Traditional prayers for rainfall are seen all around the world, but folk customs such as the mizudome-no-mai, offered as a wish to both start and stop the rain, are exceedingly rare anywhere. The mizudome-no-mai takes place in the Omori area of Tokyo’s Ota City, facing Tokyo Bay. Many people make their way here from far and wide to catch a glimpse of this unique custom.
【Vol.12】A mysterious event where dragons parade through the streets and lions dance.A tradition with over 700 years of proud history.
Behind the mizudome-no-mai tradition: the story of a former village
The Omori area of Tokyo’s Ota City facing Tokyo Bay had prospered as a seaweed fishing village since the olden days. The ancient Gonshoji Temple (originally named Kaiganji Temple) was built here in 1272 and still stands in one corner of the town. The folk event known as the mizudome-no-mai is held at this temple in July of each year. The unique point of the mizudome-no-mai is that it starts with the michi-yuki asking for rain in the first half of the event and then moves to the mizudome-no-mai asking for the rain to stop in the second half. After going through the effort to make the rain fall, why then ask it to stop? The explanation lies in the following story.
In 1321, the villagers suffered a great drought and asked the local high priest to pray for rain. The high priest carved a statue of the Inari god, made a dragon god out of straw and prayed continuously for seven days. It is said that when he dipped the straw dragon god into the sea, sudden rainfall began. Two years later, the rain had continued for weeks at a time. Complaints ultimately arose amongst the villagers that this had been caused by the prayers of the high priest. The high priest then made three dragon figures and had the villagers wear them and dance. When the villagers played flutes, taiko drums and conch shells at his command, the downpour of rain finally stopped. It is said that because of this, the villagers began offering the mizudome-no-mai to the temple regularly. This story is the reason why, even now, requests for rain to fall are still followed by the mizudome-no-mai to ensure that the rain stops again.
Catch a glimpse of a hidden side of Tokyo through the mizudome-no-mai
The mizudome-no-mai begins with the michi-yuki ceremony asking for rainfall. The ceremony involves two men inside straw dragons rolling down the 150-meter road leading to Gonshoji Temple while playing conch shells.
Because dragons were originally considered gods responsible for water, the people along the road pray for rain by pouring water on the dragons. The men inside the straw dragons continue slowly rolling down the road while playing the conch shells, creating what might seem quite a peculiar scene. However, from the delighted expressions of the spectators lining the road, visitors will understand that this is also part of what makes the festival fun for local residents.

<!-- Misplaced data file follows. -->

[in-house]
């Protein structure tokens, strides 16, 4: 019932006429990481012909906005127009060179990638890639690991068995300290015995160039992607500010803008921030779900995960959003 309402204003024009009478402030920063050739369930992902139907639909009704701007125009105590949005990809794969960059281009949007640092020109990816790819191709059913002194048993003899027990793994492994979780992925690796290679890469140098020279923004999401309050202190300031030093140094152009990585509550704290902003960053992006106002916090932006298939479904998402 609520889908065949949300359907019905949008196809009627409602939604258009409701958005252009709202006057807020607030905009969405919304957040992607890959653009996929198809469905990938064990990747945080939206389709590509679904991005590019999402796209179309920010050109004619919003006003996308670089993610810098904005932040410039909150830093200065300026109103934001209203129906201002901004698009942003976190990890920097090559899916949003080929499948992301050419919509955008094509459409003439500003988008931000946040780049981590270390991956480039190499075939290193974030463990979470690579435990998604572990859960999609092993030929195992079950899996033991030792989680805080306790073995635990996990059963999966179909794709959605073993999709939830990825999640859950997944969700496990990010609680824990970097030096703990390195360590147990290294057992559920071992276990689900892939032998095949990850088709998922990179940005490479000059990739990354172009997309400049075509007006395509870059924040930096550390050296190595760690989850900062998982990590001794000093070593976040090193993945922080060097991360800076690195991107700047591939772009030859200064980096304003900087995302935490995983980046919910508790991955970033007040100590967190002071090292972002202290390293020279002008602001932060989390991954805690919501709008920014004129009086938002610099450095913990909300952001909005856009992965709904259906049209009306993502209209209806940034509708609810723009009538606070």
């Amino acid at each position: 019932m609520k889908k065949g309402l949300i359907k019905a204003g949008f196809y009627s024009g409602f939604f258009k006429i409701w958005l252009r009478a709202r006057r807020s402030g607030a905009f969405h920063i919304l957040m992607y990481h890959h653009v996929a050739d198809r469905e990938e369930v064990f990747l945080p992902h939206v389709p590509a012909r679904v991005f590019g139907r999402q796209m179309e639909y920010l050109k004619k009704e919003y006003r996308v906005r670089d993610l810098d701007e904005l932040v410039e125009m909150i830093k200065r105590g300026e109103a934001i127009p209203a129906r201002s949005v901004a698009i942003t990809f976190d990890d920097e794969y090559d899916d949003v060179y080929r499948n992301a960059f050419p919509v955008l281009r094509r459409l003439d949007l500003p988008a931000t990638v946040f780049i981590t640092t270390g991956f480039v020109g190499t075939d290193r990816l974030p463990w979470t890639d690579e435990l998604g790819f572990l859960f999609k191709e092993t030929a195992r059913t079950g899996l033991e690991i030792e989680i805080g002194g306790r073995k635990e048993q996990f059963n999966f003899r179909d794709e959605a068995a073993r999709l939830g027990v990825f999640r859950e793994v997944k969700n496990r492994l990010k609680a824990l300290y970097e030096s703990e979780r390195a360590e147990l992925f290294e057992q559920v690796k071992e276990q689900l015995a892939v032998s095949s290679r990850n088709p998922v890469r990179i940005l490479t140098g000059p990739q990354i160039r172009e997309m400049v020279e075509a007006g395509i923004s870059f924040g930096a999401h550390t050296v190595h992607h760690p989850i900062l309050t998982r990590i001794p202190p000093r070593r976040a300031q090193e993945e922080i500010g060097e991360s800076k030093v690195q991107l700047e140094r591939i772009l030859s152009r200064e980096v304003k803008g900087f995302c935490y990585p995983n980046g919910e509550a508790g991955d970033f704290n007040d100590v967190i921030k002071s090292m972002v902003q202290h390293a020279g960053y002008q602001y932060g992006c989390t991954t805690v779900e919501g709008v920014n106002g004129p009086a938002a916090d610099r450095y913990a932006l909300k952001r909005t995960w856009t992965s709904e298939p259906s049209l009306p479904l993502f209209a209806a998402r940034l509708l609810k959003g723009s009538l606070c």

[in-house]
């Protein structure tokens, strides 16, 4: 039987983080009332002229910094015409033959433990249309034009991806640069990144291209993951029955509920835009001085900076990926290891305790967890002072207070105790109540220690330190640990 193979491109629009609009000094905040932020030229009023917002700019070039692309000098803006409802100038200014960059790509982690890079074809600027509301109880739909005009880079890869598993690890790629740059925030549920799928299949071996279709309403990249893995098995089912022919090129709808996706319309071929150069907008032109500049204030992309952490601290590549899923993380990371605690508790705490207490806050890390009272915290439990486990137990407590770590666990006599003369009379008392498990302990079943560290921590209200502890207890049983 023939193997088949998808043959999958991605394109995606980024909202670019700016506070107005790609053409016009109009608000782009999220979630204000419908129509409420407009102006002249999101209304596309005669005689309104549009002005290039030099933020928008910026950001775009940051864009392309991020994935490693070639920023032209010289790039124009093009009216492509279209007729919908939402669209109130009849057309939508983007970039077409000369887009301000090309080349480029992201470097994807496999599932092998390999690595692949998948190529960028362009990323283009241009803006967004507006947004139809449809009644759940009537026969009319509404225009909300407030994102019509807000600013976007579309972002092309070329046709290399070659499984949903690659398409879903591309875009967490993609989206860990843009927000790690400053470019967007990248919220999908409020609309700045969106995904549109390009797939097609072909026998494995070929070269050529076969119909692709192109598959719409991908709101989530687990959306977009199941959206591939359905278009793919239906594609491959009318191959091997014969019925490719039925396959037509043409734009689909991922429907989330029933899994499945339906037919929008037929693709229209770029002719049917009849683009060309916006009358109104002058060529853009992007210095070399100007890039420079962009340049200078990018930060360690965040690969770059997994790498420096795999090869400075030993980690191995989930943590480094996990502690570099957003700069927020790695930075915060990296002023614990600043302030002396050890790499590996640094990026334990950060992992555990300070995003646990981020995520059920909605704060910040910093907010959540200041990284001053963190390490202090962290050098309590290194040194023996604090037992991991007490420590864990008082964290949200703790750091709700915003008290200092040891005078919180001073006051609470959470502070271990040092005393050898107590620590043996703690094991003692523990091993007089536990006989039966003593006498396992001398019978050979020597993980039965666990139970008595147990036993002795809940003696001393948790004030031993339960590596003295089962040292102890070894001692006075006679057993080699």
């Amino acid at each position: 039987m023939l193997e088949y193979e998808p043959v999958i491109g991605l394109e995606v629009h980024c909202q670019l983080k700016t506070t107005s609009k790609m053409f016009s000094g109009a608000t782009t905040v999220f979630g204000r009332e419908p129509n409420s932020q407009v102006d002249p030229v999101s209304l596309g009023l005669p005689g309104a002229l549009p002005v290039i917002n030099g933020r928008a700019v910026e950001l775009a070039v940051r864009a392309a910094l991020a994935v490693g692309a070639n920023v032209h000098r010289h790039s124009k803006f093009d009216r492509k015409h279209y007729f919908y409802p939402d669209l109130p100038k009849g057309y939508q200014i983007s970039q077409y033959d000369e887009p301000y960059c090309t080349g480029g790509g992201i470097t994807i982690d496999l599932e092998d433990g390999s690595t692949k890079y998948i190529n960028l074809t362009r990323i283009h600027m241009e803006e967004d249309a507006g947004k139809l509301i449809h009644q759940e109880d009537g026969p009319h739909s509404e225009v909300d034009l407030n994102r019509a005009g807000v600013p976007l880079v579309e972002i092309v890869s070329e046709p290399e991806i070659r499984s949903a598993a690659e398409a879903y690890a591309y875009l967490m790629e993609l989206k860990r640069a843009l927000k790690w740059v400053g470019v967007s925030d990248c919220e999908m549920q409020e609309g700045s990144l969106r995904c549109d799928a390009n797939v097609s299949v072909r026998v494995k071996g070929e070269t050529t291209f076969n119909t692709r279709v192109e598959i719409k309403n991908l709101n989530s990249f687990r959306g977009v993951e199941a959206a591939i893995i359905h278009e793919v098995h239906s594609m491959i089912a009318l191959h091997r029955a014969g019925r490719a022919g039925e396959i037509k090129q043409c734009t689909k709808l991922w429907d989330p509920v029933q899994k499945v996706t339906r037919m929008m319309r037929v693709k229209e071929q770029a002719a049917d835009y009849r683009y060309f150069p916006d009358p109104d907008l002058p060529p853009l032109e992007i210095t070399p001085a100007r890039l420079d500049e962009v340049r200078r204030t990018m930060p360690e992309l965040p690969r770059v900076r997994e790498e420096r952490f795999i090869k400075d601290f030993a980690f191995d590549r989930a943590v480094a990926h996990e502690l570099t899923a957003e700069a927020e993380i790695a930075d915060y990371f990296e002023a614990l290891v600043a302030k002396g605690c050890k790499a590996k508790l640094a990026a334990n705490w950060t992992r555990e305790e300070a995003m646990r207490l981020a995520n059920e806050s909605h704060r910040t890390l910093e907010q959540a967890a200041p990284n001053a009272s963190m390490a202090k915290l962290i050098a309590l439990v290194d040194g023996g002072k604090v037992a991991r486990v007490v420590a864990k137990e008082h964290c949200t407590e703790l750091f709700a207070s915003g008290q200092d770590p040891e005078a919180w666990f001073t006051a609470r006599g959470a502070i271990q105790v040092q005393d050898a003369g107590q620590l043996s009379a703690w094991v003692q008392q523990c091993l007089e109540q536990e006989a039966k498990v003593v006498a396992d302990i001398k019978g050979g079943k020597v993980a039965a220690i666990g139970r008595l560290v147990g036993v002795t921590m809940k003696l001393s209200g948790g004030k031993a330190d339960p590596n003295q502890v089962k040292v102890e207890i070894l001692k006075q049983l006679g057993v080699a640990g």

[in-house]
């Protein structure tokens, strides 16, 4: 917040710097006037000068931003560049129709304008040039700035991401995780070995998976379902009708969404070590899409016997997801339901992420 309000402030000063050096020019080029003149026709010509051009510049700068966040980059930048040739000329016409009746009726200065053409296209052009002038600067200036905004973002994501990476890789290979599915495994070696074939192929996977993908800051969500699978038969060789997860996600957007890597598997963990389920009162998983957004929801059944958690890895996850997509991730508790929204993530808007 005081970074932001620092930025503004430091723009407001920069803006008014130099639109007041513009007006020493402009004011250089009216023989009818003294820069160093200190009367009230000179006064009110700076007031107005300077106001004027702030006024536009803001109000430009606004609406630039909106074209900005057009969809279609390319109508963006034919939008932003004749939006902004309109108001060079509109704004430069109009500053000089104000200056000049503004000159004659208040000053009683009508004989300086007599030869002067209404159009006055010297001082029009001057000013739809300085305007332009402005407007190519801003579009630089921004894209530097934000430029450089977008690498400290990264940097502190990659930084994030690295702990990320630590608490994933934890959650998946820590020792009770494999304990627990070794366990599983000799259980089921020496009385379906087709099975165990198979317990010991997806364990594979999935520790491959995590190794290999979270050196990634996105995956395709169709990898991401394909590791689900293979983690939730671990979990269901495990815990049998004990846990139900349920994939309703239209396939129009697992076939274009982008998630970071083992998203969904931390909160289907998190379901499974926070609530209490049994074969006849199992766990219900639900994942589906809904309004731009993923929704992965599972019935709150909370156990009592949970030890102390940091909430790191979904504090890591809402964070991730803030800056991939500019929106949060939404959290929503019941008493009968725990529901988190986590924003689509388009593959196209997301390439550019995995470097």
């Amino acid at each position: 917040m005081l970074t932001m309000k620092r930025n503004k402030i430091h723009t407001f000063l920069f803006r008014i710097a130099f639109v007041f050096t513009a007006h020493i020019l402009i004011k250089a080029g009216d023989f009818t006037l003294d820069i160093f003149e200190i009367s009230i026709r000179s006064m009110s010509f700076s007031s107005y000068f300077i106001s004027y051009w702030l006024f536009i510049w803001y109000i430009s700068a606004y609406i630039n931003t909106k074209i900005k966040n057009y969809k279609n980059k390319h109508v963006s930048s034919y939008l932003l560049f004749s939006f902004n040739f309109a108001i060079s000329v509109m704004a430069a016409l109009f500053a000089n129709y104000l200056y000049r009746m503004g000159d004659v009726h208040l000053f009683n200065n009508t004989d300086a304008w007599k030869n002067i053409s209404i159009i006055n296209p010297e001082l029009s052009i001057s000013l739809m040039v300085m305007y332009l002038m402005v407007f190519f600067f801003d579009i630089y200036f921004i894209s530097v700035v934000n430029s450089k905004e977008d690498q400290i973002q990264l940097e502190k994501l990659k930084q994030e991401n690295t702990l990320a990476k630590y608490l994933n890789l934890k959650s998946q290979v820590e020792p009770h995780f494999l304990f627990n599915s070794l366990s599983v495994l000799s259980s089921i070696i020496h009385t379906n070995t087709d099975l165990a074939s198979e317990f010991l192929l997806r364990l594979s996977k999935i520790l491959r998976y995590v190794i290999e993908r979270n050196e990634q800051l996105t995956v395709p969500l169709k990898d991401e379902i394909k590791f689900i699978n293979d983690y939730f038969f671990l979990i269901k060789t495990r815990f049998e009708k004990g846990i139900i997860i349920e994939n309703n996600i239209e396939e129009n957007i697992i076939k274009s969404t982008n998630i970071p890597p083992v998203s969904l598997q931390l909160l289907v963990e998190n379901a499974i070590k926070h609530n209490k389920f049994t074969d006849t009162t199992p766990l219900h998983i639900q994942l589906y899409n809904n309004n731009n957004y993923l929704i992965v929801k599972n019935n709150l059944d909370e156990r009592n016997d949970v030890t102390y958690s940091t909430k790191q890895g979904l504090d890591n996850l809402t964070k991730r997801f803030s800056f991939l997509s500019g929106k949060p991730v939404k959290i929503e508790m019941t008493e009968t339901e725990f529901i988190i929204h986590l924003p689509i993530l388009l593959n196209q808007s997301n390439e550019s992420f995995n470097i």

Sometime later, the two dragons move onto a stage placed inside the grounds of Gonshoji Temple. At last, the mizudome-no-mai starts. Here, three lions and two “flower baskets” perform various dances as an offering to ask the rain to stop. The lion dance is full of dynamic charm, too, and the old traditional atmosphere echoes through the flutes and conch shells.
Gonshoji Temple changed its religious affiliations from the Tendai Sect of Esoteric Buddhism to the Jodo Shin Sect of Buddhism at the time of its 6th chief priest. Because of this, today the dance is not performed as an incantation like in the times of the original mizudome-no-mai by the high priest but is instead carried out as a dance of thanks to Buddha. Omori, located in the Tamagawa River delta region, has suffered from deluges in ages past and is an area where concerns about water damage arise. The mizudome-no-mai that stops the rain after it has been started also connects Omori’s former way of life to modern times. The mizudome-no-mai is a mysterious folk event that will make you feel like you have gone back in time to a fishing village over 700 years ago. We hope that you will make your way to Omori to visit and learn more about this hidden side of Tokyo.
Text: Hajime Oishi Photographs: Keiko Oishi N.B. The information on this site is correct as of August 2019. It is subject to change without notice, so please confirm the details before coming to the festival. (This is a "Tokyo Tokyo Old meets New" Project.)